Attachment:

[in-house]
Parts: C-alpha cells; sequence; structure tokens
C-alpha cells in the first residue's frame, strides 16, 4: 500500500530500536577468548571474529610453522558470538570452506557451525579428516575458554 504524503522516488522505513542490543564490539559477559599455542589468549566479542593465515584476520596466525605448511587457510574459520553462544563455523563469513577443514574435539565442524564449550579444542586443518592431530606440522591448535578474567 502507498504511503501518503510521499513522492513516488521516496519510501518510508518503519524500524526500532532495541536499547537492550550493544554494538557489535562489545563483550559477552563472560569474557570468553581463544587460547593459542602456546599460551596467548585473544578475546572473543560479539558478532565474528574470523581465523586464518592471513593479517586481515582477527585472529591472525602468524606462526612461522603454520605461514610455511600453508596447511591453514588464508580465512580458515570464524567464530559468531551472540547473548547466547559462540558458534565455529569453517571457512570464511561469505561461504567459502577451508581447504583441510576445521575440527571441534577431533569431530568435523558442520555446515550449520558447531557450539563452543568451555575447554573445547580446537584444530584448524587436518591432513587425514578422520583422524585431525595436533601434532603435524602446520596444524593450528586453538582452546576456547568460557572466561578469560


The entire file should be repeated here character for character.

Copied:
[in-house]
Parts: C-alpha cells; sequence; structure tokens
C-alpha cells in the first residue's frame, strides 16, 4: 500500500530500536577468548571474529610453522558470538570452506557451525579428516575458554 504524503522516488522505513542490543564490539559477559599455542589468549566479542593465515584476520596466525605448511587457510574459520553462544563455523563469513577443514574435539565442524564449550579444542586443518592431530606440522591448535578474567 502507498504511503501518503510521499513522492513516488521516496519510501518510508518503519524500524526500532532495541536499547537492550550493544554494538557489535562489545563483550559477552563472560569474557570468553581463544587460547593459542602456546599460551596467548585473544578475546572473543560479539558478532565474528574470523581465523586464518592471513593479517586481515582477527585472529591472525602468524606462526612461522603454520605461514610455511600453508596447511591453514588464508580465512580458515570464524567464530559468531551472540547473548547466547559462540558458534565455529569453517571457512570464511561469505561461504567459502577451508581447504583441510576445521575440527571441534577431533569431530568435523558442520555446515550449520558447531557450539563452543568451555575447554573445547580446537584444530584448524587436518591432513587425514578422520583422524585431525595436533601434532603435524602446520596444524593450528586453538582452546576456547568460557572466561578469560